Letters to the editor

Natural-Born Footballers

I greatly enjoyed Geoffrey Wheatcroft’s essay “Non-native Sons” (June Atlantic), but I would like to point out one small error regarding the 1968 Manchester United team he mentions in passing. Wheatcroft describes the team as including only two non-English players, but Paddy Crerand, who like Denis Law is from Scotland, was also on the pitch that day for the Red Devils when they hoisted the cup. (As you can see, my interest in this matter is purely relative.)

Patrick J. Crerand
Lafayette, La.

Geoffrey Wheatcroft replies:

My usual response when detected in error is Samuel Johnson’s “Ignorance, madam, pure ignorance,” but in this case I can’t even use that excuse, since I remember the 1968 European Cup final vividly and know exactly who played for Manchester United. Apart from Law and Best, the team of course included Mr. Crerand’s illustrious kinsman Paddy, and also Shay Brennan, who was English-born but played for the Republic of Ireland. My mistake was the clumsy wording “international only in that it included …” This was not meant to suggest that all the players except Law and Best were English. I can do no more than thank Mr. Crerand and apologize: Faulty syntax, sir, pure faulty syntax.

The Libertarian West

In “Purple Mountains” (July/August Atlantic), Ryan Sager completely mischaracterizes New Mexico, describing it as a previously reliable Republican state that is now morphing into a swing state. But New Mexico has always been a swing state: it has voted for the loser in only two presidential elections (in 1976 and 2000) since it became a state. Its electoral votes have gone to the Democrats twelve times and to the Republicans twelve times—which is about as evenhanded as it gets.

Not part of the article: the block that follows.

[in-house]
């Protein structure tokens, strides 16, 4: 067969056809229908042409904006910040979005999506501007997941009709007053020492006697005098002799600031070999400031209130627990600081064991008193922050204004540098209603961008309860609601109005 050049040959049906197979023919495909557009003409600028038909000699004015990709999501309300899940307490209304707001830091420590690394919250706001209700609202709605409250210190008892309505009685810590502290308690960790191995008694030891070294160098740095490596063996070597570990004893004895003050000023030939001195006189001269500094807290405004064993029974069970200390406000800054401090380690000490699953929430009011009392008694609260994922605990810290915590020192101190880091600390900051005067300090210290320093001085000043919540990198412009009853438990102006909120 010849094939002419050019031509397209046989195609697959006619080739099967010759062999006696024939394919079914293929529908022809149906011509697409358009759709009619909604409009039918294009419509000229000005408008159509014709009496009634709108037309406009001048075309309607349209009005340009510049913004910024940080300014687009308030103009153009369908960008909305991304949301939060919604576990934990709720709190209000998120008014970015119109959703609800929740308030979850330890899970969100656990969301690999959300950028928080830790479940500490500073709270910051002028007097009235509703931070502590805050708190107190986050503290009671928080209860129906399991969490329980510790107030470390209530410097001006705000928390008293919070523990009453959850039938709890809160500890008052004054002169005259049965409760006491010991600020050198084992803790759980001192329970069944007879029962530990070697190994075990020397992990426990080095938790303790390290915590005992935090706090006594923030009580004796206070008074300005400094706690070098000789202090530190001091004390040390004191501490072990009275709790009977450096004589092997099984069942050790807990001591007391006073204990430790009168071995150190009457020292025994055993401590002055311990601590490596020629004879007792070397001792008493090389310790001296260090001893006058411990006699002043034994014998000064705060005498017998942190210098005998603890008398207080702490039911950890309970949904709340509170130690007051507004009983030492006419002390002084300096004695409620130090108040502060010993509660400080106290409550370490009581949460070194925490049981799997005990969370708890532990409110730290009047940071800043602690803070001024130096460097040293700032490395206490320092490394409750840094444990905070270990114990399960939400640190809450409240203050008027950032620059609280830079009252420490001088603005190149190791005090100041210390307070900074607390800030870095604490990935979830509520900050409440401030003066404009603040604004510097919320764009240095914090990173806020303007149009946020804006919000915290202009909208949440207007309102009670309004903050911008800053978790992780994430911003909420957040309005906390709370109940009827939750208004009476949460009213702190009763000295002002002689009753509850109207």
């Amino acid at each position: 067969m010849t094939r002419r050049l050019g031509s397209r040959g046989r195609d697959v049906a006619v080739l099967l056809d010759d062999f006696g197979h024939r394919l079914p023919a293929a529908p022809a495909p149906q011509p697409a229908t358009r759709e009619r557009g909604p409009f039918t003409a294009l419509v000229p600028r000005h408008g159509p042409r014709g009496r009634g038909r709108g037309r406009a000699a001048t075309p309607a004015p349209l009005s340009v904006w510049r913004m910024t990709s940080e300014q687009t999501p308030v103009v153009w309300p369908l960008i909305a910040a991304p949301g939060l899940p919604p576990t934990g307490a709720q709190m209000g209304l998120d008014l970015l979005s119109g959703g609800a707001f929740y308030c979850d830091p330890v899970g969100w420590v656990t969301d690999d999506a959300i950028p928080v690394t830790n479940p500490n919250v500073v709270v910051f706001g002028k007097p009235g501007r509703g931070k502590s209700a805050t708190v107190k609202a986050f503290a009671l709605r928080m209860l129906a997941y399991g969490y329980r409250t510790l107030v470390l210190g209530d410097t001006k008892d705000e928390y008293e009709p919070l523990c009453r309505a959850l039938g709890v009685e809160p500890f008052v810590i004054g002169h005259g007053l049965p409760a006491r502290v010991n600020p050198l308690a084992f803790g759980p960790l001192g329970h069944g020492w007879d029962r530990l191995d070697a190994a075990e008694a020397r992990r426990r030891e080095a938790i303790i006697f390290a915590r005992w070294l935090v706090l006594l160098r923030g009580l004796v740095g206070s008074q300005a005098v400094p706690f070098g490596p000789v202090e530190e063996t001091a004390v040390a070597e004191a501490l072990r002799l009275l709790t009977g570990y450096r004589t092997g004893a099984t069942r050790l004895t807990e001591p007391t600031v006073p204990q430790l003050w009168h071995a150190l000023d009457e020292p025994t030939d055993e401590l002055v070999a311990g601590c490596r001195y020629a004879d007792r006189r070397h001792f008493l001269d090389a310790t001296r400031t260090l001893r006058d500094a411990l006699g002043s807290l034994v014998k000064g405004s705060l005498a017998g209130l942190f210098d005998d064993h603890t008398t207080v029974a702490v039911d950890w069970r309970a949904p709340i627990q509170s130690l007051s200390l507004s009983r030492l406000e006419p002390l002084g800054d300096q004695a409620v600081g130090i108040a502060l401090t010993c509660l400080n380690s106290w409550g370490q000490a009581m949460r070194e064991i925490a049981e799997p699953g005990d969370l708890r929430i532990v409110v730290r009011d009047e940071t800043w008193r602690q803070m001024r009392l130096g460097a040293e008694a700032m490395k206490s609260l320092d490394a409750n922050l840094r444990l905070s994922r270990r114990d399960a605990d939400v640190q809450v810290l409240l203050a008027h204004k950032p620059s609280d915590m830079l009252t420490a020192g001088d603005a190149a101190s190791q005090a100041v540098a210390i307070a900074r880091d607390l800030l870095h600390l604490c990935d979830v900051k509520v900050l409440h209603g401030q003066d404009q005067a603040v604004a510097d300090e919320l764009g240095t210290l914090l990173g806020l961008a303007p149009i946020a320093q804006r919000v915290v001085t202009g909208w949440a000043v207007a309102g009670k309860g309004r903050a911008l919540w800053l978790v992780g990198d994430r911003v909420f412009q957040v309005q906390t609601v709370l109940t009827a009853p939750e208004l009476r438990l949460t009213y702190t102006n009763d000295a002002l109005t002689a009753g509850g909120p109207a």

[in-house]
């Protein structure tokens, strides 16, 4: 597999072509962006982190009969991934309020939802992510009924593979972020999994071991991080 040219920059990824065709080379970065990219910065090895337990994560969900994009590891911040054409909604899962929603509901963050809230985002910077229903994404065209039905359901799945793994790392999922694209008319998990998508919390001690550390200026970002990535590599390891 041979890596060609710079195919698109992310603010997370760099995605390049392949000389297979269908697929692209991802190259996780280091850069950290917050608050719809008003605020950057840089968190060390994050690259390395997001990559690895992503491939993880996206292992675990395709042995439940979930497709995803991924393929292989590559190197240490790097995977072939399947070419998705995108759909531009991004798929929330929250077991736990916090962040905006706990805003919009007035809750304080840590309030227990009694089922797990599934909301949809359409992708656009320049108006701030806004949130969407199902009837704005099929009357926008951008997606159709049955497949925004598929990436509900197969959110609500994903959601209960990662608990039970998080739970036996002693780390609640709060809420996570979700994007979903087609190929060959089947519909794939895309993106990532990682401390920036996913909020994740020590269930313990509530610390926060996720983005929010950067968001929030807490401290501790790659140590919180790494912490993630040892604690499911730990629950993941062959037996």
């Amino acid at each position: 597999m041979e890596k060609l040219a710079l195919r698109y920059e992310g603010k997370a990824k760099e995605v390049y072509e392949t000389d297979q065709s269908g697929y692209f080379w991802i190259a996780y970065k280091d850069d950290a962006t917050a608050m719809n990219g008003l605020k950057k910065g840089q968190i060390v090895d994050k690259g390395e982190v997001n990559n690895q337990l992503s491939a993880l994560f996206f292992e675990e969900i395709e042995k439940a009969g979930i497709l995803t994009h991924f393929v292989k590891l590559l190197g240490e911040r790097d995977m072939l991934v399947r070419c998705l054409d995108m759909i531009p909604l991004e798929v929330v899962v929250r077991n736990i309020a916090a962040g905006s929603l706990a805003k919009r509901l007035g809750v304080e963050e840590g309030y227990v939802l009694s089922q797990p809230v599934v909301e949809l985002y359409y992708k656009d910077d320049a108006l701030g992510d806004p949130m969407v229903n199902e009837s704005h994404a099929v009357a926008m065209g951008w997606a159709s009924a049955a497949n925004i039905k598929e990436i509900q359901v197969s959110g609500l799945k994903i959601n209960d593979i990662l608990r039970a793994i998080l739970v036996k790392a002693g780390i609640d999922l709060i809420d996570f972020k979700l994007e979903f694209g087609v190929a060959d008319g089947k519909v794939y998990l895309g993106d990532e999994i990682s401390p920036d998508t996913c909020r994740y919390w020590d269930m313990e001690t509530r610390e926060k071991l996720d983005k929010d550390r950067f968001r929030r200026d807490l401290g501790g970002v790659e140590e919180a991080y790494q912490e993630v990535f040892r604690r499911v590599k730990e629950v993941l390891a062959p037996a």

Ray Minner
Collegedale, Tenn.

Ryan Sager replies:

Mr. Minner mistakes the sweep of my argument about the interior West’s recent redness. In fact, 2004 was the first election since 1988 in which a Republican candidate has won all eight states of the interior West. Al Gore won New Mexico in 2000; in 1996, in the course of a handy reelection, Bill Clinton won New Mexico, Arizona, and Nevada; in 1992, Clinton won New Mexico, Colorado, Montana, and Nevada. From 1968 to 1988, however, the Republican presidential candidate won every single interior West state for six elections running. My argument was that just as the South (never 100 percent Democratic, but “solid” nonetheless) once realigned in favor of the GOP, the West has the potential to birth a Democratic resurgence in the not-too-distant future.

Editors’ Note:

An illustration accompanying “A Confederacy of Eunuchs” (July/August Atlantic) erroneously depicted Paul Martin as the current prime minister of Canada. Martin in fact left office in February, and was succeeded by Stephen Harper. In “Idealism and Practicality” (July/August Atlantic), the political scientist Stanley Hoffmann’s surname was mispelled. The July/August Atlantic was inaccurately identified as “Vol. 297, No. 6.” The issue should have been labeled “Vol. 298, No. 1.” We regret the errors.

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